- evidence that you and your prospective spouse genuinely intend to live as spouses;
- written statements showing the history of your relationship, such as:
- how, when and where you first met
- how your relationship developed
- when you became engaged
- joint activities
- significant events in the relationship
- your future plans as spouses
Some Additional Thoughts
As noted, the above partner visa evidence examples are not exhaustive and will depend on your individual circumstances. It is a useful partner visa evidence checklist to start off with when compiling your own application.
It is important to point out that in instances where you are unable to provide adequate evidence to cover each aspect of your relationship, you should explain this in a written statement.
Further, we note that although you can add evidence for a partner visa to your application after lodgement, be aware that you risk a visa refusal within days of lodging your application if you do not provide sufficient evidence at time of lodgement. To avoid an expensive refusal, make sure you lodge sufficient documentation at time of lodgement.
Get More Information About The Partner And Prospective Marriage Visa
To learn more about the partner and prospective marriage visa program, we have prepared a series of articles to provide further information about how this visa class operates, including the eligibility requirements. Please see the links below for further information on the partner visa:
We also recommend that you refer to our articles on articles on the Partner Visa Changes and Australia Partner Visa Changes for a detailed discussion of changes that have been proposed to partner visas, which could have very significant implications for potential partner visa applicants. This demonstrates just how vital it is to be fully equipped with the latest information, combined with extensive experience in migration law, to give yourself the best chance of achieving a successful outcome on your application and avoidng a partner visa refusal.
Who Can Help You With Your Partner Visa Application?
In conclusion, given the highly complex nature of the migration laws, and the fact that every individual case is different, we recommend that you engage a registered migration agent to make sure your case is presented with the strongest possible partner visa evidence to give you the best chance of visa grant and avoid processing delays. The migration professionals at PAX Migration Australia can help you to do this.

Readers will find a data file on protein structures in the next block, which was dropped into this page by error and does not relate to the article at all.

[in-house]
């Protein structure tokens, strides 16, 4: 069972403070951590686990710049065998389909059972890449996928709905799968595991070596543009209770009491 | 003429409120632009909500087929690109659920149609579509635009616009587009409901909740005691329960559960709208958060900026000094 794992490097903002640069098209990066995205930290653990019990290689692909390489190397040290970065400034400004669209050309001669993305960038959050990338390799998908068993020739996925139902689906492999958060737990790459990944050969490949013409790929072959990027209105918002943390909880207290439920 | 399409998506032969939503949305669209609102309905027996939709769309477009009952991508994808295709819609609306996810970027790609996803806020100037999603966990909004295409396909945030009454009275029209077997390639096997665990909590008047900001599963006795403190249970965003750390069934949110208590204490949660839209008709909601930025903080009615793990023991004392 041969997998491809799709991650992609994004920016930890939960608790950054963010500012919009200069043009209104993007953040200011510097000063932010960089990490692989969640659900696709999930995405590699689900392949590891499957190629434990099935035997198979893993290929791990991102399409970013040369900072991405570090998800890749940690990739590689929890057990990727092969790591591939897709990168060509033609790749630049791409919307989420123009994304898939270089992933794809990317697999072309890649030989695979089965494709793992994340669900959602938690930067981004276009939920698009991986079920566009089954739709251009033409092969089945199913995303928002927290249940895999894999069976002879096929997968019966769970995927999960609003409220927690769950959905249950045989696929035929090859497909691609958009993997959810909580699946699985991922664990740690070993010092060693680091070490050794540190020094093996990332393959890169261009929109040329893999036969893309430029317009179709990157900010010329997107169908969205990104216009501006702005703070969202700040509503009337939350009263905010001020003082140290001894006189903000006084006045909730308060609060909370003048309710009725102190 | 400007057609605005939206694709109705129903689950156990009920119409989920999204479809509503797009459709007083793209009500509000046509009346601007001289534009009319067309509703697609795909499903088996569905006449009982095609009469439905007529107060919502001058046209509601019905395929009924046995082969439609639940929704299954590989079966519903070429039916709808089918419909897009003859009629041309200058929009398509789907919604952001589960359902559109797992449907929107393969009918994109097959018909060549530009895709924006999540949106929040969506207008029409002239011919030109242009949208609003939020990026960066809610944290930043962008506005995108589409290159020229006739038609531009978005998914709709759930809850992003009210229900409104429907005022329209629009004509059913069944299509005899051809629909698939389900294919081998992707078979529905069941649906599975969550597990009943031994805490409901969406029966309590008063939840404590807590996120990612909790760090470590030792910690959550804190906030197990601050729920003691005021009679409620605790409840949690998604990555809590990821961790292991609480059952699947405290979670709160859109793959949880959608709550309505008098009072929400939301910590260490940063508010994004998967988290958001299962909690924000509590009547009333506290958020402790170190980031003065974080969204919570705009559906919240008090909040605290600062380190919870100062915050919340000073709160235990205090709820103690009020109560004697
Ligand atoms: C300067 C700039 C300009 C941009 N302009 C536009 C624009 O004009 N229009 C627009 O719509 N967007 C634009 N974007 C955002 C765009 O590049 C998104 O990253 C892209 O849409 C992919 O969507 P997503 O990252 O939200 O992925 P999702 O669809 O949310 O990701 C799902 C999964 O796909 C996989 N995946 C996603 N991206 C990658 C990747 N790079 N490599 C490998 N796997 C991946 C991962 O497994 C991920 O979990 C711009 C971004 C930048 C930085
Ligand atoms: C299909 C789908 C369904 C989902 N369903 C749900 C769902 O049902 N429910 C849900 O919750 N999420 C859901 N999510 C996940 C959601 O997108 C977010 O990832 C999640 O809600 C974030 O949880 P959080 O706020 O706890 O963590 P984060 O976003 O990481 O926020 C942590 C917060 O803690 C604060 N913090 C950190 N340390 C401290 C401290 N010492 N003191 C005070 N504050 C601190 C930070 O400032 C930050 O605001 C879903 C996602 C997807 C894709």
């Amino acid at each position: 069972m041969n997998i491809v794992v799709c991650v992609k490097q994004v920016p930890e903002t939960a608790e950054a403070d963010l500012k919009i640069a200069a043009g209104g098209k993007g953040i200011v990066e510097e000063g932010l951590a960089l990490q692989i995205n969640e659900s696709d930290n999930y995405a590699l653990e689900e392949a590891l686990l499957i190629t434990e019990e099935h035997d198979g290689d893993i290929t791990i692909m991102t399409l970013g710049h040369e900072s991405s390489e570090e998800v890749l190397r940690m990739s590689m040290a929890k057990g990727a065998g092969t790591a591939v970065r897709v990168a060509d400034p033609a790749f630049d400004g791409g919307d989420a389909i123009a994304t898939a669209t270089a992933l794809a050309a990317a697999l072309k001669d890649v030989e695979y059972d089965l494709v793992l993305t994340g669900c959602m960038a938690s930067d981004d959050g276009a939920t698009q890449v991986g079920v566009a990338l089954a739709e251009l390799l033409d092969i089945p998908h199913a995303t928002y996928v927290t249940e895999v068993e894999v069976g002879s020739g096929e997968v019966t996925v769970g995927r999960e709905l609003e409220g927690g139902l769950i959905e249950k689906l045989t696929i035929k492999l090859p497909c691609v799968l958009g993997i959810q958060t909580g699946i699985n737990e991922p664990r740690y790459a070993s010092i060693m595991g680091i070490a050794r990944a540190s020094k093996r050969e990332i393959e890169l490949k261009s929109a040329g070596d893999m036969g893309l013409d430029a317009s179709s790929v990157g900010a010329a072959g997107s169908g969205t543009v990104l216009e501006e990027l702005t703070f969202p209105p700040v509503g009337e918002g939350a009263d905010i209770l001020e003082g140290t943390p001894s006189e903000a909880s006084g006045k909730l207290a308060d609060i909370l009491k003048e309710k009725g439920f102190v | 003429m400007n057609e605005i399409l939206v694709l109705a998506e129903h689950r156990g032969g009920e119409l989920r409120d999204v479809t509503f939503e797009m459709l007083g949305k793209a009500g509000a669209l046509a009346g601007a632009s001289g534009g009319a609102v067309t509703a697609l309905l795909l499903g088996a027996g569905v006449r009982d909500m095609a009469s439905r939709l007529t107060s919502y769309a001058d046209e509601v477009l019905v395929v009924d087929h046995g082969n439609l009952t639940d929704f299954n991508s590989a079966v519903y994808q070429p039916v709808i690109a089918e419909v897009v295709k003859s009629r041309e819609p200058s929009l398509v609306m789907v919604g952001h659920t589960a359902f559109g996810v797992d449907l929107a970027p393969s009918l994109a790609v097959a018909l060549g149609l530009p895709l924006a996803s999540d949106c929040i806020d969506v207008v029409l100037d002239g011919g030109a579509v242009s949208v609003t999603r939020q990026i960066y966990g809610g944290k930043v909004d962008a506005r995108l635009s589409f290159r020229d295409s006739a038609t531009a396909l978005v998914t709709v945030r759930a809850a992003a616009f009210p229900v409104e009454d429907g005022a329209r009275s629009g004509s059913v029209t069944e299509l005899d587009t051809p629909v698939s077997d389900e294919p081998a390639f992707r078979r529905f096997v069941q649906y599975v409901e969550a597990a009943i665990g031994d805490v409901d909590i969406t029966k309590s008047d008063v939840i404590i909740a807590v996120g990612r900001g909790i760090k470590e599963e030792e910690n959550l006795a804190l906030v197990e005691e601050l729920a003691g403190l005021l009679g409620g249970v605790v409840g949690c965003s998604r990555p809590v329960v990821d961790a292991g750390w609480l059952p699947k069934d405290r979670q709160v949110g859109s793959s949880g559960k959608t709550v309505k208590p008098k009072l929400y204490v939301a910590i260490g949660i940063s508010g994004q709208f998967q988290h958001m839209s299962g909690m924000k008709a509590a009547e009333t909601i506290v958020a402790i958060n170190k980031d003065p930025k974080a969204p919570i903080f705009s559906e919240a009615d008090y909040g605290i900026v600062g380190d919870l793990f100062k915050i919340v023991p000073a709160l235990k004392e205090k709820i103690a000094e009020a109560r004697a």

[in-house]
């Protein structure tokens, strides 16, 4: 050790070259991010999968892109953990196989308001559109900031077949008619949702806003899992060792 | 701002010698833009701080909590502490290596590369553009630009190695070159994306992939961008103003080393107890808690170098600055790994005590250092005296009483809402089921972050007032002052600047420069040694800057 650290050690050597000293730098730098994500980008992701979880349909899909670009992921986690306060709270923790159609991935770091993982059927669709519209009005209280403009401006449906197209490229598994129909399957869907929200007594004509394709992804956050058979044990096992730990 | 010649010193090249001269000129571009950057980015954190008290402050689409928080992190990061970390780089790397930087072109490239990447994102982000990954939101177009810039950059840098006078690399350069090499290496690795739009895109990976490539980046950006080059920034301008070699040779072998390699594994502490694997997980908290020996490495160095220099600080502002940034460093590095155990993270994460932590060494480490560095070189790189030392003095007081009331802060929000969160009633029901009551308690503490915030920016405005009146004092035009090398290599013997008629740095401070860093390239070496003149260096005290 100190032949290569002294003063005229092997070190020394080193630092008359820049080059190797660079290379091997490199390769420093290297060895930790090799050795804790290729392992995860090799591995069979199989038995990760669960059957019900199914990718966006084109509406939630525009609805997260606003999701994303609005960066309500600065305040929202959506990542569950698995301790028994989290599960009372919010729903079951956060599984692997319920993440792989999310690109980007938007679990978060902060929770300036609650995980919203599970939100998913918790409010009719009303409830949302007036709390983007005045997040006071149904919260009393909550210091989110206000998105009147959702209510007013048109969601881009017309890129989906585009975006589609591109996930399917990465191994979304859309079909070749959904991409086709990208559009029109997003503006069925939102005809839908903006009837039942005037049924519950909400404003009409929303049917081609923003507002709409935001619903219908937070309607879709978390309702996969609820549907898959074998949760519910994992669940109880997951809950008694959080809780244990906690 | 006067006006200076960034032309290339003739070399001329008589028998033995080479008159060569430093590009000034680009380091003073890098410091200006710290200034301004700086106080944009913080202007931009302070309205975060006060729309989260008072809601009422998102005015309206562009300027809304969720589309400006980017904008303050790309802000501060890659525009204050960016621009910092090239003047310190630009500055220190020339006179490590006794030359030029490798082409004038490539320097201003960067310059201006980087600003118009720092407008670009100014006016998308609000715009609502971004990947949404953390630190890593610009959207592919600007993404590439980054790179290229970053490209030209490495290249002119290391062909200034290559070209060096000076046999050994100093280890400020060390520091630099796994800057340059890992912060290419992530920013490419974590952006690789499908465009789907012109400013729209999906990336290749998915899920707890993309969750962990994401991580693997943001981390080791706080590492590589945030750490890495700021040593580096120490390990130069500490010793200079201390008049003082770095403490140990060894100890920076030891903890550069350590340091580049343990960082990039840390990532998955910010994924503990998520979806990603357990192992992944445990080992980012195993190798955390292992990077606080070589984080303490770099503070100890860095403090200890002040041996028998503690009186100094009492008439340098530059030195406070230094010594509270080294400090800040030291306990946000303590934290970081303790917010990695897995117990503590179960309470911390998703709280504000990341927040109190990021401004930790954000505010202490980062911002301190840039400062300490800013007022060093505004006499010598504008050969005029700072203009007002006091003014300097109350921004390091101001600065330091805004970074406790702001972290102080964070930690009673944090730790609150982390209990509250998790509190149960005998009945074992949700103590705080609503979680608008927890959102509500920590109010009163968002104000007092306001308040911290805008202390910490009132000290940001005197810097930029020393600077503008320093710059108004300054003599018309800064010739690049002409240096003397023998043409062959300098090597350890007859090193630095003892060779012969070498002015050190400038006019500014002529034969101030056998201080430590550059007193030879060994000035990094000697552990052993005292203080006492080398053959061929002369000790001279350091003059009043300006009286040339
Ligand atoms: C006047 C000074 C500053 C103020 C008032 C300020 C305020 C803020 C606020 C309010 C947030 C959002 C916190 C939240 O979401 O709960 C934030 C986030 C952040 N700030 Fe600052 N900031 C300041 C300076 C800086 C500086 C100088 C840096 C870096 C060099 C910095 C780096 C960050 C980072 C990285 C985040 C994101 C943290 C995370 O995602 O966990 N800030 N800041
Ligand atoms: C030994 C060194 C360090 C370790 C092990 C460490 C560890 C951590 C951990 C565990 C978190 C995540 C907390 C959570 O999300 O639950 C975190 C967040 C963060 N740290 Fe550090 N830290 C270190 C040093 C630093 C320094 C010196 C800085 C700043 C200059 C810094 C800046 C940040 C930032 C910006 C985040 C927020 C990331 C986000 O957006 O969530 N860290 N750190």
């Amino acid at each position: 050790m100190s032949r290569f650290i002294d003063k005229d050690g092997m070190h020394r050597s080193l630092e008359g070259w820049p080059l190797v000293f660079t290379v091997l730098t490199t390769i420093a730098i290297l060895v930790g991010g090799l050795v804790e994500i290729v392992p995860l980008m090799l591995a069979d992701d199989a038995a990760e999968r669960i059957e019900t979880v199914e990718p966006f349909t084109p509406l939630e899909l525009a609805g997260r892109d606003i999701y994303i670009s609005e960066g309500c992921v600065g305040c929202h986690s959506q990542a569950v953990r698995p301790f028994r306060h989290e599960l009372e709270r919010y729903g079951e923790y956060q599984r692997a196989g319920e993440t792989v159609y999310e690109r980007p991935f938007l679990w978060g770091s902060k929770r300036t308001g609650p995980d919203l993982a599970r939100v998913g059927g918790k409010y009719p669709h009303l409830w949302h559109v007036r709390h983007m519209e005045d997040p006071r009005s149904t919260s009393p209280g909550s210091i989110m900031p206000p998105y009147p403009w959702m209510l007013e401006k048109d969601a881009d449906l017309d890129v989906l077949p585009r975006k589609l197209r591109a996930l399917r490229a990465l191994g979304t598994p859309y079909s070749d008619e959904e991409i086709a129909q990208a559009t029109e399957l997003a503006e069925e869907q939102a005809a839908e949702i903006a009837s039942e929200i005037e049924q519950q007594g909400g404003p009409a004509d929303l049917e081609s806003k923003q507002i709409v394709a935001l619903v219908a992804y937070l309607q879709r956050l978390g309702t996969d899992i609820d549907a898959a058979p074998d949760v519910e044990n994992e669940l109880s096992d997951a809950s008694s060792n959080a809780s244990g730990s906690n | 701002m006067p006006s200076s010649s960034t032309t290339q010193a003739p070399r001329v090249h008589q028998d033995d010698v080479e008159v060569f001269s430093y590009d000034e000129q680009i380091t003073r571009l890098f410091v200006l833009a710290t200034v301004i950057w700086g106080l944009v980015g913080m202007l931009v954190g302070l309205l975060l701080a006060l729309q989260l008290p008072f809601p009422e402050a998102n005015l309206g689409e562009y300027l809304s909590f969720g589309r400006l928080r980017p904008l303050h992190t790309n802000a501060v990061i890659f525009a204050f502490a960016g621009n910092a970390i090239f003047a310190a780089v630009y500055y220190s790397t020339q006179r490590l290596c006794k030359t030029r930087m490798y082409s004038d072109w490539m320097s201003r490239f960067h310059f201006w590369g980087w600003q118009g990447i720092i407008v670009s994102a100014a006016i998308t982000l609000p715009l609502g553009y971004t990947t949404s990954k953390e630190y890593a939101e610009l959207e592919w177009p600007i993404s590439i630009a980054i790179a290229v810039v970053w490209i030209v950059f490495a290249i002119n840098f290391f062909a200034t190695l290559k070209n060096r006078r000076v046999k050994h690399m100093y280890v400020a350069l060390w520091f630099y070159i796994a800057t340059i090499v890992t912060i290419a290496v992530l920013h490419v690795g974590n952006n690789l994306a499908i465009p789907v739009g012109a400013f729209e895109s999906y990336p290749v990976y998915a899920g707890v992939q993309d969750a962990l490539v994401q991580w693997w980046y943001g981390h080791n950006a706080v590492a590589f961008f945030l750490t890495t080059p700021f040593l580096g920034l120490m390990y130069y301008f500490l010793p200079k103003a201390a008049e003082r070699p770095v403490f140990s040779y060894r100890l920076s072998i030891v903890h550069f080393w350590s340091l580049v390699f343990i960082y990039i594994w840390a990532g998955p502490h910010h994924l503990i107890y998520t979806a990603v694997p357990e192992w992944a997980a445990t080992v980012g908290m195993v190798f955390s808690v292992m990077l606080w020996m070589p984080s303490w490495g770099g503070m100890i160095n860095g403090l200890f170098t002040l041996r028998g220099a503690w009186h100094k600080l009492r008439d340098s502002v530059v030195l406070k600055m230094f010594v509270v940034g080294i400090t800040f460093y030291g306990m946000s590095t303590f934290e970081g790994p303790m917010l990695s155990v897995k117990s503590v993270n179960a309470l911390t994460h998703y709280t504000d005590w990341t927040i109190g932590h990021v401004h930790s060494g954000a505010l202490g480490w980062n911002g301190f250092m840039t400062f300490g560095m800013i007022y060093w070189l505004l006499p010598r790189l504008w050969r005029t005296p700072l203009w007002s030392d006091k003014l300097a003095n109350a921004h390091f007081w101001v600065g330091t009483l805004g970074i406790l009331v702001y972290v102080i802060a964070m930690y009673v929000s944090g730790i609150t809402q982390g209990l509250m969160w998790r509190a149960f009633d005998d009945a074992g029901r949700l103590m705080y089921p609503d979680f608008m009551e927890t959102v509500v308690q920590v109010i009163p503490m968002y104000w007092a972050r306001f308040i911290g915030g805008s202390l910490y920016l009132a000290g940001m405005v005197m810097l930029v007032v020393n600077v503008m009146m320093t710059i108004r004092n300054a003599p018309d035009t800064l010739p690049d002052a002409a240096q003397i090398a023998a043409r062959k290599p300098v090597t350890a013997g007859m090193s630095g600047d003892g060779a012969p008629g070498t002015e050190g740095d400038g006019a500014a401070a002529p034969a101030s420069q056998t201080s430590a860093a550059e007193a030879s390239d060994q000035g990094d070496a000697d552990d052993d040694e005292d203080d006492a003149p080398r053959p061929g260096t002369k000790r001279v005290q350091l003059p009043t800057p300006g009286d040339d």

For up to date advice and a comprehensive assessment of your eligibility for a partner visa, book your confidential consultation with a migration agent in Adelaide. PAX Migration Australia is a leading immigration advice service based in Adelaide. Your migration agent will provide advice to you based on your specific circumstances, including a partner visa evidence checklist so that you know exactly what you need to provide with your partner visa application. Tailored advice especially for you, which is vital given that when it comes to partner visa evidence, there is no one size fits all.
Get advice that is fit for you, by speaking with the migration professionals at PAX Migration Australia today.
Why Choose PAX Migration Australia?
To learn more about why you should consider speaking with PAX Migration Australia, we will let our clients do the talking. For reviews and testimonials from our clients about what they think about us, and why obtaining professional assistance and advice from a migration agent can be beneficial in achieving a positive outcome on your migration matter, please see the following articles:
To ensure your partner visa is lodged with complete evidence and addresses any concerns or issues present in your circumstances, contact us today and book your initial, no obligation, confidential consultation.
Australian Government – Department of Home Affairs – Immigration and citizenship – Visas – Getting a visa – List of all visas – Subclass 300 Prospective Marriage visa – Step by step – Step 2 Gather your documents – Your relationship with your prospective spouse